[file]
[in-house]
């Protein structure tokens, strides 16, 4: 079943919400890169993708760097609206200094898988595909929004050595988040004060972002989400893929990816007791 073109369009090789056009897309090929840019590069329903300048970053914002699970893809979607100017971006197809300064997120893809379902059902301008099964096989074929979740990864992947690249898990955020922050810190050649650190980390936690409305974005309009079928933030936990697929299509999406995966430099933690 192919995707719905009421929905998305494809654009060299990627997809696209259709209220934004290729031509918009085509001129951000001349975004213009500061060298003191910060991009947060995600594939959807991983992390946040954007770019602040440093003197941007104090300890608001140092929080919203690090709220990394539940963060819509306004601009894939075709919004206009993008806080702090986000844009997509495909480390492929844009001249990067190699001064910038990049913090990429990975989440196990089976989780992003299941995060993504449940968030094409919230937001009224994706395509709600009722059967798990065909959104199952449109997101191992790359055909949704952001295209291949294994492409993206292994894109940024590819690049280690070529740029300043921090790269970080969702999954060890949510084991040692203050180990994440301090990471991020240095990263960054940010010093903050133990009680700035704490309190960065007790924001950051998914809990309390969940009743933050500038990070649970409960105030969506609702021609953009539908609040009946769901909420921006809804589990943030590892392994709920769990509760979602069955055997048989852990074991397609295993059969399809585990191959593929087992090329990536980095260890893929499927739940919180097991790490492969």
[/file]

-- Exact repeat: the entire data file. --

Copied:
[in-house]
């Protein structure tokens, strides 16, 4: 079943919400890169993708760097609206200094898988595909929004050595988040004060972002989400893929990816007791 073109369009090789056009897309090929840019590069329903300048970053914002699970893809979607100017971006197809300064997120893809379902059902301008099964096989074929979740990864992947690249898990955020922050810190050649650190980390936690409305974005309009079928933030936990697929299509999406995966430099933690 192919995707719905009421929905998305494809654009060299990627997809696209259709209220934004290729031509918009085509001129951000001349975004213009500061060298003191910060991009947060995600594939959807991983992390946040954007770019602040440093003197941007104090300890608001140092929080919203690090709220990394539940963060819509306004601009894939075709919004206009993008806080702090986000844009997509495909480390492929844009001249990067190699001064910038990049913090990429990975989440196990089976989780992003299941995060993504449940968030094409919230937001009224994706395509709600009722059967798990065909959104199952449109997101191992790359055909949704952001295209291949294994492409993206292994894109940024590819690049280690070529740029300043921090790269970080969702999954060890949510084991040692203050180990994440301090990471991020240095990263960054940010010093903050133990009680700035704490309190960065007790924001950051998914809990309390969940009743933050500038990070649970409960105030969506609702021609953009539908609040009946769901909420921006809804589990943030590892392994709920769990509760979602069955055997048989852990074991397609295993059969399809585990191959593929087992090329990536980095260890893929499927739940919180097991790490492969």